The Supreme Court agreed Tuesday to take up three consolidated cases concerning a civil rights lawsuit filed in 2002 against high-ranking federal officials — including former Attorney General John Ashcroft — by non-citizens who were arrested for immigration violations after 9/11.
In the wake of 9/11 the FBI dedicated more than 4,000 special agents to arrest and detain 762 aliens on charges that they had violated federal immigration laws.
In court papers, the government argues that “in light of their immigration status, it was undisputedly lawful to arrest and detain them pending their removal.”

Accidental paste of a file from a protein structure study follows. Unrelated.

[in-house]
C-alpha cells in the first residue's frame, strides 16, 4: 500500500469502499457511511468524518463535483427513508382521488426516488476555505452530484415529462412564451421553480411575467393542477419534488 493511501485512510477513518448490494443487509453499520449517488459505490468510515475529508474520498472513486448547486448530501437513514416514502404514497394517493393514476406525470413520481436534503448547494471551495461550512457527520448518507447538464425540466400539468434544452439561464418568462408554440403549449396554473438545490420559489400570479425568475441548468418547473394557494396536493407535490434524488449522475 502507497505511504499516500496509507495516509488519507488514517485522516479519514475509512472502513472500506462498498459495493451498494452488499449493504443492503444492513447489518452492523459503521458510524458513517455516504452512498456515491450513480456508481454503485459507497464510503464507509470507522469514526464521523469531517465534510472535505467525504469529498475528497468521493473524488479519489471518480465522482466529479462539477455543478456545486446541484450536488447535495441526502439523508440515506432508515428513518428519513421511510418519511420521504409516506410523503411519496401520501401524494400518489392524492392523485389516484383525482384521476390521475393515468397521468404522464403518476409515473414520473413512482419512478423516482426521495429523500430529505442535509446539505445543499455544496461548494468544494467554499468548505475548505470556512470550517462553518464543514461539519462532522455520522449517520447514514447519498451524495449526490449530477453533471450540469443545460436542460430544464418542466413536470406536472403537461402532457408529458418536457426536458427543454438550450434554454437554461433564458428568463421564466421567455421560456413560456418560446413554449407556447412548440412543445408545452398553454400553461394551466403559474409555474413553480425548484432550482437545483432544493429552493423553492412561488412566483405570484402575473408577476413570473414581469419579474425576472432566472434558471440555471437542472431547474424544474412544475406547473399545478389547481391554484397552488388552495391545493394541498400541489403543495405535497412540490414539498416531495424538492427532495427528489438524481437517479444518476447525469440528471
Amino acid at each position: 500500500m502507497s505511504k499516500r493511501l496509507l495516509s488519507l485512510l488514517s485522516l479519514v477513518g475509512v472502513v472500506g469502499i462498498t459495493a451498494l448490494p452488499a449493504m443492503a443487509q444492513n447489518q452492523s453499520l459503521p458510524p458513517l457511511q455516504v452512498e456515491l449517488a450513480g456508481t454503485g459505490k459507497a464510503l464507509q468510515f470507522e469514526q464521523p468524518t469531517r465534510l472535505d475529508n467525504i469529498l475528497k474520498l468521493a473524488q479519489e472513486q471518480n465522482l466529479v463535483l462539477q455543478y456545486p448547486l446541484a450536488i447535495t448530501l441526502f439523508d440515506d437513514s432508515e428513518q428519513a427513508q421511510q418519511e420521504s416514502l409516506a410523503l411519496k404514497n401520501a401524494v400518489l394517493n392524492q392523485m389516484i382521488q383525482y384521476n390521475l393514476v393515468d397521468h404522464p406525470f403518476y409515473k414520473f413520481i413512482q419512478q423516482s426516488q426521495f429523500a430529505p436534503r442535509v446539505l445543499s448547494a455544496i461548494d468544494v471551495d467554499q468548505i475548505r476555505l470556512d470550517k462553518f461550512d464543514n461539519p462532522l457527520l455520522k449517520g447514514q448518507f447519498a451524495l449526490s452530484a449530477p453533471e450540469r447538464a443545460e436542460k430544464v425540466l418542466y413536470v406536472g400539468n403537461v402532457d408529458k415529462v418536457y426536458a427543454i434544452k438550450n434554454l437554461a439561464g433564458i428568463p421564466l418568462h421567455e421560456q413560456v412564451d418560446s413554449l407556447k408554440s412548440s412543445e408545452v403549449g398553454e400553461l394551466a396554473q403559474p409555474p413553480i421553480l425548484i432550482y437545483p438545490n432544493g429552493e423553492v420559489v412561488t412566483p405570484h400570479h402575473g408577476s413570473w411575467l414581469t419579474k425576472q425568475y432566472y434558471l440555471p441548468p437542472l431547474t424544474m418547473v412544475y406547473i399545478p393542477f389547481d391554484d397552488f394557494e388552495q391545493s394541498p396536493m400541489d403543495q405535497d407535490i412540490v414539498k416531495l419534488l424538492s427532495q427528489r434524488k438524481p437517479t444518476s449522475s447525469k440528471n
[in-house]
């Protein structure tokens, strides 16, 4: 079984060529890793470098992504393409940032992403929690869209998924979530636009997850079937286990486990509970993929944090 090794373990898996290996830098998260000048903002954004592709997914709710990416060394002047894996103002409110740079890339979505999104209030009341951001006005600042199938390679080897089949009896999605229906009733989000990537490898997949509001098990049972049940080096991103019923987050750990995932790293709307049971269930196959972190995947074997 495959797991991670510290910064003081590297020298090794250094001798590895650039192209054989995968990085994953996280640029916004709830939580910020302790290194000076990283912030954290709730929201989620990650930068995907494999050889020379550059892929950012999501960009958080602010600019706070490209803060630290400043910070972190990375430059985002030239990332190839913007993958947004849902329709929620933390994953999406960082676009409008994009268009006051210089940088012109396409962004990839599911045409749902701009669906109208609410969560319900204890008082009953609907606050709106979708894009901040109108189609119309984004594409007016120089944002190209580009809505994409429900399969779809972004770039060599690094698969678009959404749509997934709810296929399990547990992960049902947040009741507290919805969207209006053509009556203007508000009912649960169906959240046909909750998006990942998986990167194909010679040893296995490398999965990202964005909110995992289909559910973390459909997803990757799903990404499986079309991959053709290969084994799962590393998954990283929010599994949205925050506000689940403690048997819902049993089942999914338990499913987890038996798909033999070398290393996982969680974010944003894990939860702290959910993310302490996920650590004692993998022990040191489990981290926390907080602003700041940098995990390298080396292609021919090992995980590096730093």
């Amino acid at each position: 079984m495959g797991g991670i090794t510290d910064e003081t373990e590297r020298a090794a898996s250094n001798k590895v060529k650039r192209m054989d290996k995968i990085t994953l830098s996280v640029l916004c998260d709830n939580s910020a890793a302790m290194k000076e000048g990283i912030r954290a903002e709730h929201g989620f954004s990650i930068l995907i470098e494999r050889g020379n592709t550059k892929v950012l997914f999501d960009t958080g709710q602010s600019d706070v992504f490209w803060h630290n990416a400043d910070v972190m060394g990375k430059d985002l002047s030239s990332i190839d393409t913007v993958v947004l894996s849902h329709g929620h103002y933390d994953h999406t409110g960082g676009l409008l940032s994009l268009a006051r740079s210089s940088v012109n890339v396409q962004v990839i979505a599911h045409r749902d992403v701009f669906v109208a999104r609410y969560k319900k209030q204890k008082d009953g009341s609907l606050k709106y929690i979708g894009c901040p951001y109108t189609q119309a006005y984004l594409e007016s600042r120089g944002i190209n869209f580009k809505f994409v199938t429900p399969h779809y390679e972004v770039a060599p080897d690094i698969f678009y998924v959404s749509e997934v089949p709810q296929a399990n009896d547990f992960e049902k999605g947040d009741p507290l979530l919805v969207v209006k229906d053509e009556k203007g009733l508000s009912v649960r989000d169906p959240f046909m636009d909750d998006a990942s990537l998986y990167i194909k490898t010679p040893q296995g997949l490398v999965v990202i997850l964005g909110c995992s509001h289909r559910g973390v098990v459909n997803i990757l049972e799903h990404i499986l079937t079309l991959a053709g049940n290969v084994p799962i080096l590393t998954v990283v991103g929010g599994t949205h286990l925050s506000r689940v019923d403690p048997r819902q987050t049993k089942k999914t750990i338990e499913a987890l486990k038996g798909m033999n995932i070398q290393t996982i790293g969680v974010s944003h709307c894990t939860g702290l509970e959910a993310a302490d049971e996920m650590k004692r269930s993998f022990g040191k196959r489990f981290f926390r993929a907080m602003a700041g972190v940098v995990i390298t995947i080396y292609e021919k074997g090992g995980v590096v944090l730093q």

But the class of about 80 Muslim, South Asian and Arab individuals who were held at the Metropolitan Detention Center in Brooklyn argue that the officials lacked any kind of individualized information that they were dangerous. They claim that it violated their due process rights to hold them in ultra restrictive conditions.
“Respondents do not challenge their detention,” Jeffrey A. Lamken argues on their behalf in court papers. Instead, he says they challenge “their highly restrictive confinement conditions” that were inappropriate because they had no genuine terrorism connections.
In the one-page order the court noted that only six justices would hear the case as Justice Sonia Sotomayor and Justice Elena Kagan are recused.
A federal appeals court held that the claims could proceed against Ashcroft and others.